Creating A Product Craze Follow these three rules to start your own commercial craze.

You have a product or service you love, and you want everybodyelse to love it. Well, you'd do well to read Robert B.Cialdini's book, Influence: The Psychology of Persuasion(Quill Trade Paperbacks). Cialdini is a professor of psychology atArizona State University in Tempe, and he's done a considerableamount of research on how commercial crazes start. Here are thethree main reasons he's come up with:

  • Expensive equals good. "There's a classic storyabout Chivas Regal, the Scotch, which when it began was really amoderately priced Scotch that didn't differentiate itself fromits competitors," says Cialdini. "They decided to raisethe price substantially above any of their competitors, withoutchanging the product a bit. Sales took off. If people don'tknow much about the product, then they just revert to thestereotype: Expensive equals good. This must be worth themoney."
  • The scarcity effect. If people like your business, lessmay be more. Cabbage Patch, Beanie Babies and Furbys are crazes inpoint, says Cialdini, as was the hype surrounding "The PhantomMenace" release, the newest Star Wars movie. "They madeit a scarce resource because people want more of what they can getless of," says Cialdini.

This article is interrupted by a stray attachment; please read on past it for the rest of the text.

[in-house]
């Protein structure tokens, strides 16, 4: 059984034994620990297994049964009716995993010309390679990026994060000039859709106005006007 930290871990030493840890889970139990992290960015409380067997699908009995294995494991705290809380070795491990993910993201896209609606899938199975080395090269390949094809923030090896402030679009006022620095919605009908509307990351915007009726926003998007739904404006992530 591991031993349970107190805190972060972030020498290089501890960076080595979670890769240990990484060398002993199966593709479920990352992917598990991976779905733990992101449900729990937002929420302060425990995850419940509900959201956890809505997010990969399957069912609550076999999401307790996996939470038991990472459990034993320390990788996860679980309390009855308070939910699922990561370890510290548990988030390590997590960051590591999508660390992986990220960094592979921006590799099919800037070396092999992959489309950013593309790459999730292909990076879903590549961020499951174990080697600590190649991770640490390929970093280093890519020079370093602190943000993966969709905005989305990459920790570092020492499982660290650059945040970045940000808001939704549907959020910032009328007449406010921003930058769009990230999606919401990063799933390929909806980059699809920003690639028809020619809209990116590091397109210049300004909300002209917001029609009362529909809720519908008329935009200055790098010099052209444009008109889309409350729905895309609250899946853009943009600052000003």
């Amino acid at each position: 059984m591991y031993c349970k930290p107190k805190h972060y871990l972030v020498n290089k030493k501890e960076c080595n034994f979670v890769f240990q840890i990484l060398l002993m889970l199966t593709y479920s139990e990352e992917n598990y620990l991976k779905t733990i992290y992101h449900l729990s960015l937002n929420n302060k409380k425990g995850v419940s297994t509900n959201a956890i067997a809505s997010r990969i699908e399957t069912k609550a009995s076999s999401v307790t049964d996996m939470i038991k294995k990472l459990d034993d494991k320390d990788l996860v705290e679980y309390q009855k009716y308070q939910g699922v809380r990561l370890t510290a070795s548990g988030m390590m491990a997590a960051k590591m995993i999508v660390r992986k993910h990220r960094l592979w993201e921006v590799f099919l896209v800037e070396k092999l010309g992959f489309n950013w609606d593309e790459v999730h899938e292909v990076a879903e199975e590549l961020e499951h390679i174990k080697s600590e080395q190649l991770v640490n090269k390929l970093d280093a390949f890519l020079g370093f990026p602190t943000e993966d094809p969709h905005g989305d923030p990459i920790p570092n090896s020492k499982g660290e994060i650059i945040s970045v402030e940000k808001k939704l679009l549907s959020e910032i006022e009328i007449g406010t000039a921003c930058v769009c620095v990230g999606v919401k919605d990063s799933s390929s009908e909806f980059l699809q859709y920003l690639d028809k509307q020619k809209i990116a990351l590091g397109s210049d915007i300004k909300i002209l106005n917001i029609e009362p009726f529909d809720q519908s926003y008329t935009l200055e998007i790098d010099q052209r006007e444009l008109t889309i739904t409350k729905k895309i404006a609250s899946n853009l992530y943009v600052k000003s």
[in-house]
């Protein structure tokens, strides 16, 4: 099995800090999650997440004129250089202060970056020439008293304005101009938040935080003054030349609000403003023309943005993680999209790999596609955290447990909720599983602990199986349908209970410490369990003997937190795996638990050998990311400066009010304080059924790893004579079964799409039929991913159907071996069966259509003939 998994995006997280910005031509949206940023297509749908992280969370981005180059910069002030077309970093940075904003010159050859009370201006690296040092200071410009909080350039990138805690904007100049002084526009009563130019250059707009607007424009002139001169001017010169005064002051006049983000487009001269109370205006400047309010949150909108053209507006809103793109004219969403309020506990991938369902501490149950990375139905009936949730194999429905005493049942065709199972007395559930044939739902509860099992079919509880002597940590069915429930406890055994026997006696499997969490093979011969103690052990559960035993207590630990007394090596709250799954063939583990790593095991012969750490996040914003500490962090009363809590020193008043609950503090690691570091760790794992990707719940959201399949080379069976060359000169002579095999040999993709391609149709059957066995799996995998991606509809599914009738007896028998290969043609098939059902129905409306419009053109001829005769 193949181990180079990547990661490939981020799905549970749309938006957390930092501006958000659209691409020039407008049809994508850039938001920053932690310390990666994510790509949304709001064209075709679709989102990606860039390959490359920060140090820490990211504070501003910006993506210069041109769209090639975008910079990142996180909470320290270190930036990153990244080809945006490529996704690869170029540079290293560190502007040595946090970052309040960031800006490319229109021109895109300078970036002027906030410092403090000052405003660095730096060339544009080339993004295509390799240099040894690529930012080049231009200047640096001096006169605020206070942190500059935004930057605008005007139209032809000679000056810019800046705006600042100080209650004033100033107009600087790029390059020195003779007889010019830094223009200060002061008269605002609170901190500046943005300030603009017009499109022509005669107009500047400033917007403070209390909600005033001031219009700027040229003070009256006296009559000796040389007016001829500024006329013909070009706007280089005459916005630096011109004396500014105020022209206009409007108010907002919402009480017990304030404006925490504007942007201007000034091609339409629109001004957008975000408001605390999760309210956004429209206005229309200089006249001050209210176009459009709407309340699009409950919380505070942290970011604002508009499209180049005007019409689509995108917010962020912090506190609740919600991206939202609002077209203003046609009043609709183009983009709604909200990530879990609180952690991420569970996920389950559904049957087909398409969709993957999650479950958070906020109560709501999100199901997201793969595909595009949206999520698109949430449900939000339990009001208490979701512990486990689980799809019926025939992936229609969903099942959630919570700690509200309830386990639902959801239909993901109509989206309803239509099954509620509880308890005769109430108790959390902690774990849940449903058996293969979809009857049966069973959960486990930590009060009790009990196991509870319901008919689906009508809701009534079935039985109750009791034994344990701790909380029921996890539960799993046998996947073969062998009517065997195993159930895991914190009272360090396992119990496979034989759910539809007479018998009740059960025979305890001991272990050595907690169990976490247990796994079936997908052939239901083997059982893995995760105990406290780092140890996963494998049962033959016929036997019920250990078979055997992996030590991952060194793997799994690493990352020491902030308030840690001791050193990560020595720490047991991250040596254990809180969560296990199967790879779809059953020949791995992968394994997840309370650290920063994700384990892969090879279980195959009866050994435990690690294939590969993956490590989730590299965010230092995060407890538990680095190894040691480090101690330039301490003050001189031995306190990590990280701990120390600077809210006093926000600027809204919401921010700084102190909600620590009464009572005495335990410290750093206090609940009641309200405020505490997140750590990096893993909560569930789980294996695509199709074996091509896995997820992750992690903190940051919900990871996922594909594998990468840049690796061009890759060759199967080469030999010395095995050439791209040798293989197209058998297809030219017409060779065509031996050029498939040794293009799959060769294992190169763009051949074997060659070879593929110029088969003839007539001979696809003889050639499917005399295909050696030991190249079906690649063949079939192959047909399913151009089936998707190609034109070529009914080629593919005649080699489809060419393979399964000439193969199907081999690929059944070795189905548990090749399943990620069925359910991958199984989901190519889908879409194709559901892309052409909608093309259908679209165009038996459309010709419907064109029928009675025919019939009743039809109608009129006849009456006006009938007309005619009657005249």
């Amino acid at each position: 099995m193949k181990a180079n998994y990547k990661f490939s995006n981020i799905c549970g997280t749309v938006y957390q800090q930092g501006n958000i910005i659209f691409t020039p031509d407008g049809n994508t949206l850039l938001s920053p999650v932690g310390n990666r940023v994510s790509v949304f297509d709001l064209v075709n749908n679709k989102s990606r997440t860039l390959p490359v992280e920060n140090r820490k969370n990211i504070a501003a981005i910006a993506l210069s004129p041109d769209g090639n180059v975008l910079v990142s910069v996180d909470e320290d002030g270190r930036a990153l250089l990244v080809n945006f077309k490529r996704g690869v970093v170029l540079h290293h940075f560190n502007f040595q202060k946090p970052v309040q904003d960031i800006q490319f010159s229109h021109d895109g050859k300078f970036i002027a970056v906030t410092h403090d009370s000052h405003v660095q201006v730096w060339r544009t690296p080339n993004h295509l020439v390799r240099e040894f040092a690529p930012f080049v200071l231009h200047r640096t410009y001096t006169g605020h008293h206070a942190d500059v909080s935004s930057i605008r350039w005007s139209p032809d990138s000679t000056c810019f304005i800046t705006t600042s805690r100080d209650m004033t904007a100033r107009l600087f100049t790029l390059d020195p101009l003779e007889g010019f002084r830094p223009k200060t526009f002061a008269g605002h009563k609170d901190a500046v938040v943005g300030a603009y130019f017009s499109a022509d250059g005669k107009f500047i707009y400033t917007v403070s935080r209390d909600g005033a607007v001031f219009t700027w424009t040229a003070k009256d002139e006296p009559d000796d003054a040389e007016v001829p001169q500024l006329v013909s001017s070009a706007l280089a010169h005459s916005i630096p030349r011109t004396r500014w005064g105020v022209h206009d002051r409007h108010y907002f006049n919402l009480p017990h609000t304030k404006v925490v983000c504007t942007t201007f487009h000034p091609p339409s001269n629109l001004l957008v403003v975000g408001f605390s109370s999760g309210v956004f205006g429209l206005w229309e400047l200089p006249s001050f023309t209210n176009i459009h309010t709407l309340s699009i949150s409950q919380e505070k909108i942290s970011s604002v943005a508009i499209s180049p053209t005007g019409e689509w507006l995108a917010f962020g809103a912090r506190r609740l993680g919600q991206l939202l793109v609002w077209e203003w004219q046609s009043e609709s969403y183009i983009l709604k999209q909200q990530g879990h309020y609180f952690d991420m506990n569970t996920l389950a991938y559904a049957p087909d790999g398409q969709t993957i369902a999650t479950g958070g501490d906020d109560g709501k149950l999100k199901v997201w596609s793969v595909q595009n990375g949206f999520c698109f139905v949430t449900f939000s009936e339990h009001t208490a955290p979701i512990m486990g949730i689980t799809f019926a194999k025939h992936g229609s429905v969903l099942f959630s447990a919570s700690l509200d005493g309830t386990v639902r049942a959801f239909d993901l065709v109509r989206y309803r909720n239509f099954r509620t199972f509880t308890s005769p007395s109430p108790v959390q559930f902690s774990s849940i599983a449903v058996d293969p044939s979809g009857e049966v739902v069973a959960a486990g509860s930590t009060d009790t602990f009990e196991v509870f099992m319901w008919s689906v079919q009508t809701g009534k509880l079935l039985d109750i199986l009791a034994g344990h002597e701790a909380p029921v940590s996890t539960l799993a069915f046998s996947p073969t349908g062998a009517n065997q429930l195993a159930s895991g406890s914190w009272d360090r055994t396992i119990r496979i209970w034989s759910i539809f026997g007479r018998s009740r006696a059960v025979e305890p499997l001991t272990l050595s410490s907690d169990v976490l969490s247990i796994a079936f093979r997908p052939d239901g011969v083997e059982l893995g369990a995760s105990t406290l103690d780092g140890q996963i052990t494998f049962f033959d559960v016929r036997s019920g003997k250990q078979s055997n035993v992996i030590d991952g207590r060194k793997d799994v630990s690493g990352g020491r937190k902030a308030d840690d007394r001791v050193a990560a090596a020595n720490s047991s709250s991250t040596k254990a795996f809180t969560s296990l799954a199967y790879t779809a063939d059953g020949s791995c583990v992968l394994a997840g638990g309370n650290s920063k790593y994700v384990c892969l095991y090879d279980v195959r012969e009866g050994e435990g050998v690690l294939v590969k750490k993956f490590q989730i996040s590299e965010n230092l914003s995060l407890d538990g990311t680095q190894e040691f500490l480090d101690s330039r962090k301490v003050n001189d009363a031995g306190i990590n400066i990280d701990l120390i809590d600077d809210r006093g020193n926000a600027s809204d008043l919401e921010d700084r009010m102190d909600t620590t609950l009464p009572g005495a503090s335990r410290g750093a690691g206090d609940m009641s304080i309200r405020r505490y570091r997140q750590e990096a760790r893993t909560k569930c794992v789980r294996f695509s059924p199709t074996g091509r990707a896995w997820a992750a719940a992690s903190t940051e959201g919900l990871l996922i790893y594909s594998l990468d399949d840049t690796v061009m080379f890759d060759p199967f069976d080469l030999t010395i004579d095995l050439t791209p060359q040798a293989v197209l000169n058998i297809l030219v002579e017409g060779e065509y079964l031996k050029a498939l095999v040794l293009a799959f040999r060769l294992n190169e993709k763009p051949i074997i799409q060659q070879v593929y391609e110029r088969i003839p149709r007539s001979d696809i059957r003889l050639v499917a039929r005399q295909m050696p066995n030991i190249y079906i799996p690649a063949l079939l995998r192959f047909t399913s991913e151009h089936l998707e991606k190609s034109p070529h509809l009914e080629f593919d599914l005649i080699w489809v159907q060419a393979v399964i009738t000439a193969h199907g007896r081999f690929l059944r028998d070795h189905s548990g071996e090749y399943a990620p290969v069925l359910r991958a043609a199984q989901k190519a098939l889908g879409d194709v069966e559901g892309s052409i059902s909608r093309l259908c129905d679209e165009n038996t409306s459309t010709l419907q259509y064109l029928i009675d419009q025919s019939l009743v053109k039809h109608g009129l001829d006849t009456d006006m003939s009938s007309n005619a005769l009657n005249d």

• There's safety in numbers. If you can give theimpression your product is popular, it will become more popular,Cialdini contends. He elaborates: "In one study, they had agroup of five people stare at an empty spot in the sky and see whatwould happen. Almost everybody who walked by cast a glance at thatempty spot, and many joined them to stare up at the empty spot.When they had one person stare at that spot, they didn't getnear as many followers. So there's safety in choosing what alot of people have chosen: You're probably going to beright."

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